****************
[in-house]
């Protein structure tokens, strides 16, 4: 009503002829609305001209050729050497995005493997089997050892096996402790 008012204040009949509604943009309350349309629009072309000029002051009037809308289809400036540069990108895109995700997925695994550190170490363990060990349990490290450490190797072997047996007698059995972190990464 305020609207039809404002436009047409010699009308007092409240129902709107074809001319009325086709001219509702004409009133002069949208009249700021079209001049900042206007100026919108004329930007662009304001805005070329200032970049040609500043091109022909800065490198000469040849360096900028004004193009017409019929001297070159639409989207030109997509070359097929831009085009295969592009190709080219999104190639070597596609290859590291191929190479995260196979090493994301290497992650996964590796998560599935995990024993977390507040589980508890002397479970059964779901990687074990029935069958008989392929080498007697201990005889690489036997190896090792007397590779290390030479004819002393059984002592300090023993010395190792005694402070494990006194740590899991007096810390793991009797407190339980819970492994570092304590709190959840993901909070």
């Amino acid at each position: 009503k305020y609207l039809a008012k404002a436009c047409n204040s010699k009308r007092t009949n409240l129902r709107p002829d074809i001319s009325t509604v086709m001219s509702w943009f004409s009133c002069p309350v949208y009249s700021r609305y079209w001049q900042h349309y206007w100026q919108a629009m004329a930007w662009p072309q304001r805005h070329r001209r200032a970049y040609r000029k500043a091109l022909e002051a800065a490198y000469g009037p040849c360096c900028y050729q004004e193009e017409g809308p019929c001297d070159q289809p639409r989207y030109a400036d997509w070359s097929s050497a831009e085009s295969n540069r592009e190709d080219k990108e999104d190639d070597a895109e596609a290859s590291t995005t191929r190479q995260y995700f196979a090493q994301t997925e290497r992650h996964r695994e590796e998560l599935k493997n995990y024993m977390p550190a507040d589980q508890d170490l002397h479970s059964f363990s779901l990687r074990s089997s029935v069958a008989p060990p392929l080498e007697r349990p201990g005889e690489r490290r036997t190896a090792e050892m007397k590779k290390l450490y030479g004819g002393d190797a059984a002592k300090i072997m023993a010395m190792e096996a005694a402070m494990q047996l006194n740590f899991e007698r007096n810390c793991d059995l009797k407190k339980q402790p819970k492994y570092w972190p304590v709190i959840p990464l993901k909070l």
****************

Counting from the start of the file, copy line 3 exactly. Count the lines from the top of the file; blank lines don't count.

């Amino acid at each position: 009503k305020y609207l039809a008012k404002a436009c047409n204040s010699k009308r007092t009949n409240l129902r709107p002829d074809i001319s009325t509604v086709m001219s509702w943009f004409s009133c002069p309350v949208y009249s700021r609305y079209w001049q900042h349309y206007w100026q919108a629009m004329a930007w662009p072309q304001r805005h070329r001209r200032a970049y040609r000029k500043a091109l022909e002051a800065a490198y000469g009037p040849c360096c900028y050729q004004e193009e017409g809308p019929c001297d070159q289809p639409r989207y030109a400036d997509w070359s097929s050497a831009e085009s295969n540069r592009e190709d080219k990108e999104d190639d070597a895109e596609a290859s590291t995005t191929r190479q995260y995700f196979a090493q994301t997925e290497r992650h996964r695994e590796e998560l599935k493997n995990y024993m977390p550190a507040d589980q508890d170490l002397h479970s059964f363990s779901l990687r074990s089997s029935v069958a008989p060990p392929l080498e007697r349990p201990g005889e690489r490290r036997t190896a090792e050892m007397k590779k290390l450490y030479g004819g002393d190797a059984a002592k300090i072997m023993a010395m190792e096996a005694a402070m494990q047996l006194n740590f899991e007698r007096n810390c793991d059995l009797k407190k339980q402790p819970k492994y570092w972190p304590v709190i959840p990464l993901k909070l």